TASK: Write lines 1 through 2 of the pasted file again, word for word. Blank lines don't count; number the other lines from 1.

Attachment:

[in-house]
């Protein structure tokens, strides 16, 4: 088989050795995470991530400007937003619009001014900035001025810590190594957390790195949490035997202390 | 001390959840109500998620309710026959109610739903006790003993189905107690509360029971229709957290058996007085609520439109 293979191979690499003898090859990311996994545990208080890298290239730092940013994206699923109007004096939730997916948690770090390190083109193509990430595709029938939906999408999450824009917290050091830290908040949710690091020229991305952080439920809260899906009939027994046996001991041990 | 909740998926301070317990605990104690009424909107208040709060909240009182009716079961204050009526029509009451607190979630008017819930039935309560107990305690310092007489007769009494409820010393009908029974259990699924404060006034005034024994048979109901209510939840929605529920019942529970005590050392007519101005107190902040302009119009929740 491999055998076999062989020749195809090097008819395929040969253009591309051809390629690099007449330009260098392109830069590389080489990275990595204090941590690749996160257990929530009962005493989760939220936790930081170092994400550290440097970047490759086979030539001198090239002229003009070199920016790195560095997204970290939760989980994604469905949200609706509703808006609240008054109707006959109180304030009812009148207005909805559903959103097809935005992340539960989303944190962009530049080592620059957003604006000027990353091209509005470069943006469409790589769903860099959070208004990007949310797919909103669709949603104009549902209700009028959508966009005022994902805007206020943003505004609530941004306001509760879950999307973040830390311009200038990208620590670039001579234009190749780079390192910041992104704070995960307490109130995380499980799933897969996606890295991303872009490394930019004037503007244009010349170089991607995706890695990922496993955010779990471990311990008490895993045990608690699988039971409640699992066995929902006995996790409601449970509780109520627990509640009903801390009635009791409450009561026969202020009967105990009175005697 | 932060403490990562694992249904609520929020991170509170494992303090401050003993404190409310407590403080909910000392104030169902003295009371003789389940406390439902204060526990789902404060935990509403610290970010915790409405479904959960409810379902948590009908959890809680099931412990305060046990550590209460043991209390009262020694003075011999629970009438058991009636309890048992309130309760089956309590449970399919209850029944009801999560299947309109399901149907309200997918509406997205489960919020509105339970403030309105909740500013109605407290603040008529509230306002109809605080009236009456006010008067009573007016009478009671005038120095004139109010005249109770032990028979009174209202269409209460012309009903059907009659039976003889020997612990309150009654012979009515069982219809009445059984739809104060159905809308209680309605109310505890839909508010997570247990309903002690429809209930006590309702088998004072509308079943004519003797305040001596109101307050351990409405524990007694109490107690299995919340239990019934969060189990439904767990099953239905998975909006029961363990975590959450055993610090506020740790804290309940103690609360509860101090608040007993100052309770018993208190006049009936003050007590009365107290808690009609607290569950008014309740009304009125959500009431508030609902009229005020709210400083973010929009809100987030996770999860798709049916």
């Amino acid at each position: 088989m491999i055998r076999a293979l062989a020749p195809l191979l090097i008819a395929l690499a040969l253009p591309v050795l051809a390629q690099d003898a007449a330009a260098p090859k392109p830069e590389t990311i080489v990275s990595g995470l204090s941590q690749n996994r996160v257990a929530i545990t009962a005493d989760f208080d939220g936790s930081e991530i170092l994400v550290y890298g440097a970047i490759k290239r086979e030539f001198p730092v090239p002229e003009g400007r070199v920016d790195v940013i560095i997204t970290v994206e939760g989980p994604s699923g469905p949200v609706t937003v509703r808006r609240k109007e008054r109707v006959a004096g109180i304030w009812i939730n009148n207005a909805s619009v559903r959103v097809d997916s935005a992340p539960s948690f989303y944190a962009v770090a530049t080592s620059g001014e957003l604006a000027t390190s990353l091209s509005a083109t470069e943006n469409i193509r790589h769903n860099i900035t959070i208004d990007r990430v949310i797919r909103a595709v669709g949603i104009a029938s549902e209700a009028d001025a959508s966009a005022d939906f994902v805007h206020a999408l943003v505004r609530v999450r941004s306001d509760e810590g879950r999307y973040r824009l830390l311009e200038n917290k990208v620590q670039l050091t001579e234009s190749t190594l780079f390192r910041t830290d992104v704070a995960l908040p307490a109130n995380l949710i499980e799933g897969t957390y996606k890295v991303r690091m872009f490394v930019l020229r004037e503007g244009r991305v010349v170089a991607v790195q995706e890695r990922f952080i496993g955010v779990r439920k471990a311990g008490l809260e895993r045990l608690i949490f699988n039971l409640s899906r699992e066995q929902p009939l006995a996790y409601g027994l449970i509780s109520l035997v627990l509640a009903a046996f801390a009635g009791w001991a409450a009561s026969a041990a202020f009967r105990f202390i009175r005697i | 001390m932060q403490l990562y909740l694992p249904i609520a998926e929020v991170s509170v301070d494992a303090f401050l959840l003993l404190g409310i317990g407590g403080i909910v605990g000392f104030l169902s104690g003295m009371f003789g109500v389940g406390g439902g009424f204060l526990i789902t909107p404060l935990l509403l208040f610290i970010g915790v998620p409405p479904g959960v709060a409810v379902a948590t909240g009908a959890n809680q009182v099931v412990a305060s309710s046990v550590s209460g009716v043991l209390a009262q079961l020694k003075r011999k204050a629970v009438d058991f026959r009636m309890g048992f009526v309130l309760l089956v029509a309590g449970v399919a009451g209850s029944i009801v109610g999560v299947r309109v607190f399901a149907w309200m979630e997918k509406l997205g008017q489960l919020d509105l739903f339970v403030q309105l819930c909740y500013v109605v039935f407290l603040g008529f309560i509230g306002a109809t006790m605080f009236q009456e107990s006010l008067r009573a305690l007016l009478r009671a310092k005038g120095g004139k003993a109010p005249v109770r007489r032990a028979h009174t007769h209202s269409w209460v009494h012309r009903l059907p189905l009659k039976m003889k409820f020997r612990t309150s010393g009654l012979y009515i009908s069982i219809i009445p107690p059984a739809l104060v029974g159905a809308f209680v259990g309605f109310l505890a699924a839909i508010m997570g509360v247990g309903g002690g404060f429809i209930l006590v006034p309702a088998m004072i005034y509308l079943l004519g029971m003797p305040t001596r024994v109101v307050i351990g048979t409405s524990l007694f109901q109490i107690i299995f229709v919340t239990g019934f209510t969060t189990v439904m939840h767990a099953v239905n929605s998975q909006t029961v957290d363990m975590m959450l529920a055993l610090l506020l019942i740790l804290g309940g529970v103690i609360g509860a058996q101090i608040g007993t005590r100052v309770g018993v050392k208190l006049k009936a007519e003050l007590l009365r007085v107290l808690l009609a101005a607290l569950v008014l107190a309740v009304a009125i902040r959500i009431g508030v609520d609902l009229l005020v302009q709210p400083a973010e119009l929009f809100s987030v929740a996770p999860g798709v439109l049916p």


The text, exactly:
[in-house]
């Protein structure tokens, strides 16, 4: 088989050795995470991530400007937003619009001014900035001025810590190594957390790195949490035997202390 | 001390959840109500998620309710026959109610739903006790003993189905107690509360029971229709957290058996007085609520439109 293979191979690499003898090859990311996994545990208080890298290239730092940013994206699923109007004096939730997916948690770090390190083109193509990430595709029938939906999408999450824009917290050091830290908040949710690091020229991305952080439920809260899906009939027994046996001991041990 | 909740998926301070317990605990104690009424909107208040709060909240009182009716079961204050009526029509009451607190979630008017819930039935309560107990305690310092007489007769009494409820010393009908029974259990699924404060006034005034024994048979109901209510939840929605529920019942529970005590050392007519101005107190902040302009119009929740 491999055998076999062989020749195809090097008819395929040969253009591309051809390629690099007449330009260098392109830069590389080489990275990595204090941590690749996160257990929530009962005493989760939220936790930081170092994400550290440097970047490759086979030539001198090239002229003009070199920016790195560095997204970290939760989980994604469905949200609706509703808006609240008054109707006959109180304030009812009148207005909805559903959103097809935005992340539960989303944190962009530049080592620059957003604006000027990353091209509005470069943006469409790589769903860099959070208004990007949310797919909103669709949603104009549902209700009028959508966009005022994902805007206020943003505004609530941004306001509760879950999307973040830390311009200038990208620590670039001579234009190749780079390192910041992104704070995960307490109130995380499980799933897969996606890295991303872009490394930019004037503007244009010349170089991607995706890695990922496993955010779990471990311990008490895993045990608690699988039971409640699992066995929902006995996790409601449970509780109520627990509640009903801390009635009791409450009561026969202020009967105990009175005697 | 932060403490990562694992249904609520929020991170509170494992303090401050003993404190409310407590403080909910000392104030169902003295009371003789389940406390439902204060526990789902404060935990509403610290970010915790409405479904959960409810379902948590009908959890809680099931412990305060046990550590209460043991209390009262020694003075011999629970009438058991009636309890048992309130309760089956309590449970399919209850029944009801999560299947309109399901149907309200997918509406997205489960919020509105339970403030309105909740500013109605407290603040008529509230306002109809605080009236009456006010008067009573007016009478009671005038120095004139109010005249109770032990028979009174209202269409209460012309009903059907009659039976003889020997612990309150009654012979009515069982219809009445059984739809104060159905809308209680309605109310505890839909508010997570247990309903002690429809209930006590309702088998004072509308079943004519003797305040001596109101307050351990409405524990007694109490107690299995919340239990019934969060189990439904767990099953239905998975909006029961363990975590959450055993610090506020740790804290309940103690609360509860101090608040007993100052309770018993208190006049009936003050007590009365107290808690009609607290569950008014309740009304009125959500009431508030609902009229005020709210400083973010929009809100987030996770999860798709049916």